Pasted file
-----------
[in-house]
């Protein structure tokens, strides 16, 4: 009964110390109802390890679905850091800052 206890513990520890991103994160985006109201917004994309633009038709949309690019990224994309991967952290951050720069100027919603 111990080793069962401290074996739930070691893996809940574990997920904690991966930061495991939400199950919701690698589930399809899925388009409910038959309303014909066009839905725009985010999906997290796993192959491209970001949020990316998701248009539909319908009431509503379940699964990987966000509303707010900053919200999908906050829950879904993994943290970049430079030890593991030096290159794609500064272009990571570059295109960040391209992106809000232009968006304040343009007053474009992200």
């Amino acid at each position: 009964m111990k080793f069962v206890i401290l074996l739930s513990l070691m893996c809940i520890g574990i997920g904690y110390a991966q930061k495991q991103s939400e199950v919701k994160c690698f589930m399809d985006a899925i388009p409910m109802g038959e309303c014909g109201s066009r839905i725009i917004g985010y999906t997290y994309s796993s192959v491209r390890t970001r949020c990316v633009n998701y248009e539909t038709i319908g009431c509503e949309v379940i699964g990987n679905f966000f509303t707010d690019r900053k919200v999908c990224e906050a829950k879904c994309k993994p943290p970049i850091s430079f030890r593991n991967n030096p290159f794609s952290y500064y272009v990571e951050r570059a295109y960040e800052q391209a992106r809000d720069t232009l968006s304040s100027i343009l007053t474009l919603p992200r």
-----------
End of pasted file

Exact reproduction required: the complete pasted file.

[in-house]
């Protein structure tokens, strides 16, 4: 009964110390109802390890679905850091800052 206890513990520890991103994160985006109201917004994309633009038709949309690019990224994309991967952290951050720069100027919603 111990080793069962401290074996739930070691893996809940574990997920904690991966930061495991939400199950919701690698589930399809899925388009409910038959309303014909066009839905725009985010999906997290796993192959491209970001949020990316998701248009539909319908009431509503379940699964990987966000509303707010900053919200999908906050829950879904993994943290970049430079030890593991030096290159794609500064272009990571570059295109960040391209992106809000232009968006304040343009007053474009992200």
């Amino acid at each position: 009964m111990k080793f069962v206890i401290l074996l739930s513990l070691m893996c809940i520890g574990i997920g904690y110390a991966q930061k495991q991103s939400e199950v919701k994160c690698f589930m399809d985006a899925i388009p409910m109802g038959e309303c014909g109201s066009r839905i725009i917004g985010y999906t997290y994309s796993s192959v491209r390890t970001r949020c990316v633009n998701y248009e539909t038709i319908g009431c509503e949309v379940i699964g990987n679905f966000f509303t707010d690019r900053k919200v999908c990224e906050a829950k879904c994309k993994p943290p970049i850091s430079f030890r593991n991967n030096p290159f794609s952290y500064y272009v990571e951050r570059a295109y960040e800052q391209a992106r809000d720069t232009l968006s304040s100027i343009l007053t474009l919603p992200r």